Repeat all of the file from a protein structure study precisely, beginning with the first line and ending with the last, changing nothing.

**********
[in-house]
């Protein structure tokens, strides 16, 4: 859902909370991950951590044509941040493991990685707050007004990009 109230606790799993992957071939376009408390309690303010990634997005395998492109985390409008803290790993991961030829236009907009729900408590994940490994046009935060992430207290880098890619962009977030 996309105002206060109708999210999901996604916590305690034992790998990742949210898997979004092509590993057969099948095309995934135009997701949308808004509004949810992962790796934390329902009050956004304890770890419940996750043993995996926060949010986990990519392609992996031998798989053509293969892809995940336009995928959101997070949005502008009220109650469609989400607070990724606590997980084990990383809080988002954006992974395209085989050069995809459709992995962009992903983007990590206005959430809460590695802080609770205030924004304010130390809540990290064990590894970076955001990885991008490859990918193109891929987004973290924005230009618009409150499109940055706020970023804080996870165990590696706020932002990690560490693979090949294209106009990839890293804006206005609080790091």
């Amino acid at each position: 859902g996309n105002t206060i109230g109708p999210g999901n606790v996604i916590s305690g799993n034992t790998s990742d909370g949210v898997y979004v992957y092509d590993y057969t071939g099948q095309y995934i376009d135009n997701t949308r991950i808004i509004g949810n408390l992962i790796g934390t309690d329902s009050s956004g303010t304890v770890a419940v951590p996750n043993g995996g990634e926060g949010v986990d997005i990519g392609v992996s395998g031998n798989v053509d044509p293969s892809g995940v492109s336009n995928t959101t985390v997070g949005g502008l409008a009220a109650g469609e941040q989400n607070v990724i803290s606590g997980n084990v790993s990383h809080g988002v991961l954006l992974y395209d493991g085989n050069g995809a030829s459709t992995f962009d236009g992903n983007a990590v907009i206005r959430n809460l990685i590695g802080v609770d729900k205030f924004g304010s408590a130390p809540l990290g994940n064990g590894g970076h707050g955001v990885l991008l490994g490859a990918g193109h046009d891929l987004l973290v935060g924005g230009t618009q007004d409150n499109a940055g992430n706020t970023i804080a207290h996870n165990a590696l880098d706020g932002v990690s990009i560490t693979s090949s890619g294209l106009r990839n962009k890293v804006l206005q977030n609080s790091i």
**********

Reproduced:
[in-house]
């Protein structure tokens, strides 16, 4: 859902909370991950951590044509941040493991990685707050007004990009 109230606790799993992957071939376009408390309690303010990634997005395998492109985390409008803290790993991961030829236009907009729900408590994940490994046009935060992430207290880098890619962009977030 996309105002206060109708999210999901996604916590305690034992790998990742949210898997979004092509590993057969099948095309995934135009997701949308808004509004949810992962790796934390329902009050956004304890770890419940996750043993995996926060949010986990990519392609992996031998798989053509293969892809995940336009995928959101997070949005502008009220109650469609989400607070990724606590997980084990990383809080988002954006992974395209085989050069995809459709992995962009992903983007990590206005959430809460590695802080609770205030924004304010130390809540990290064990590894970076955001990885991008490859990918193109891929987004973290924005230009618009409150499109940055706020970023804080996870165990590696706020932002990690560490693979090949294209106009990839890293804006206005609080790091």
């Amino acid at each position: 859902g996309n105002t206060i109230g109708p999210g999901n606790v996604i916590s305690g799993n034992t790998s990742d909370g949210v898997y979004v992957y092509d590993y057969t071939g099948q095309y995934i376009d135009n997701t949308r991950i808004i509004g949810n408390l992962i790796g934390t309690d329902s009050s956004g303010t304890v770890a419940v951590p996750n043993g995996g990634e926060g949010v986990d997005i990519g392609v992996s395998g031998n798989v053509d044509p293969s892809g995940v492109s336009n995928t959101t985390v997070g949005g502008l409008a009220a109650g469609e941040q989400n607070v990724i803290s606590g997980n084990v790993s990383h809080g988002v991961l954006l992974y395209d493991g085989n050069g995809a030829s459709t992995f962009d236009g992903n983007a990590v907009i206005r959430n809460l990685i590695g802080v609770d729900k205030f924004g304010s408590a130390p809540l990290g994940n064990g590894g970076h707050g955001v990885l991008l490994g490859a990918g193109h046009d891929l987004l973290v935060g924005g230009t618009q007004d409150n499109a940055g992430n706020t970023i804080a207290h996870n165990a590696l880098d706020g932002v990690s990009i560490t693979s090949s890619g294209l106009r990839n962009k890293v804006l206005q977030n609080s790091i």